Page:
Allan Brewer, IndyCar correspondent
Honda wins approval for turbo cover change in IndyCar engine
Honda has reason to smile today after a 3-person panel at the IndyCar Series approved its request to make changes to a critical engine component.
The move should increase the Japanese manufacturer's competitiveness on the track as soon as this weekend at the IndyCar Sao Paolo, Brazil event scheduled to be contested on Saturday evening (April 28th).
The technical specification that permits Honda to make changes to the single turbocharger on its present HI12RT IndyCar V6 engine was ruled legal by the series two weeks ago at Long Beach, but a protest by rival Chevrolet initially prevented the move.
The new compressor cover helps to offset a demonstrable performance disadvantage...
Chevrolet is deploying a twin-turbocharger design in the series for 2012 and has won all 3 races and poles in events so far this year.
The compressor device, specifically its cover, is the component that has been the source of the two makers' contention. A legality question concerning the ability of an engine-maker to change its design during the competition year became the focus of legal arguments over the contract signed by all the builders who are competing in IndyCar this year.
Hans Peter Kolieir, Jim Voyles and Jack Snyder heard the arguments from the two sides before rendering an approval for Honda to make the compressor change within the current contracts and rules structure of IndyCar.
"We are gratified that an independent panel has endorsed the original turbo ruling of April 18th," said Steve Eriksen, Vice President, Honda Performance Development. "The 0.74 A/R compressor cover for single-turbocharged engines competing in the series this year allows Honda to structure its changes within the engine regulations. The new compressor cover helps to offset a demonstrable performance disadvantage between single- and twin-turbocharged engines."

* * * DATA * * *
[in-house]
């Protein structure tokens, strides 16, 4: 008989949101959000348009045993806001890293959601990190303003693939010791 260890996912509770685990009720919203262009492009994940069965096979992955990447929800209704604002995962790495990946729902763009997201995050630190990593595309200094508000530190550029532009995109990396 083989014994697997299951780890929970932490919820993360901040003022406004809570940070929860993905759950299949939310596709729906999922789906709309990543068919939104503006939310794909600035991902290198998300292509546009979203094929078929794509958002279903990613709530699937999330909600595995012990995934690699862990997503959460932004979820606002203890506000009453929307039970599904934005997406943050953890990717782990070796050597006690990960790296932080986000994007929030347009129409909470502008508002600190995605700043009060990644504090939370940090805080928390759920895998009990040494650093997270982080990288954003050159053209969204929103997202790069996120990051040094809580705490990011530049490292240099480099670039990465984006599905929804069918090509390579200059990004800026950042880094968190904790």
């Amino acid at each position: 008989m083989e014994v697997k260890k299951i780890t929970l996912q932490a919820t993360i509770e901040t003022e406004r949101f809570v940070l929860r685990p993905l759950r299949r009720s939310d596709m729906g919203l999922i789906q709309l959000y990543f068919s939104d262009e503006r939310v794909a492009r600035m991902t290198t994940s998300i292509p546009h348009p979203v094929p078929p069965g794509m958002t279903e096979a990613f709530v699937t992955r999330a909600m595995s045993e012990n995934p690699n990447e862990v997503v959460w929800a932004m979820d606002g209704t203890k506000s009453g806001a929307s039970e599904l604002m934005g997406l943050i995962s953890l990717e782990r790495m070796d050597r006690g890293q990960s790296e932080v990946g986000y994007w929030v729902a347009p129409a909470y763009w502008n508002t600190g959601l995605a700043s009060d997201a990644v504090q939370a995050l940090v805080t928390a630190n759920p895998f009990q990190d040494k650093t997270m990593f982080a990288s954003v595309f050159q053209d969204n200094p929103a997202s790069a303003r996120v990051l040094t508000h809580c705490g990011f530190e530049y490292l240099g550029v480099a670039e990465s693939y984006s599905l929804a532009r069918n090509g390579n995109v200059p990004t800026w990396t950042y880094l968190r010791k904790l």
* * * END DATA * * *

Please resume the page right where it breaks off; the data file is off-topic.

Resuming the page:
Experts consider the change good for ten to fifteen horsepower in increased power for the HR112RT, a welcome boost to the Honda teams laboring in the wake of the powerful Chevy engine.
Chevrolet's argument to disallow the Honda change was put forth on the grounds that the engines had already been homologated, and that the series' regulations made no provisions for parity-based changes.
Chevrolet announced after the ruling that it would not appeal the matter further, bringing the controversy to a close. The company said in a statement that it would abide by the panel's ruling, and that it considers the matter closed., said in the statement that it is time to move on. "Chevrolet believed the modification was contrary to the applicable series rules, and asked IndyCar to thoroughly review the issue so that the rules were applied fairly," Jim Campbell, Chevrolet VP of Performance Vehicles and Motorsports said.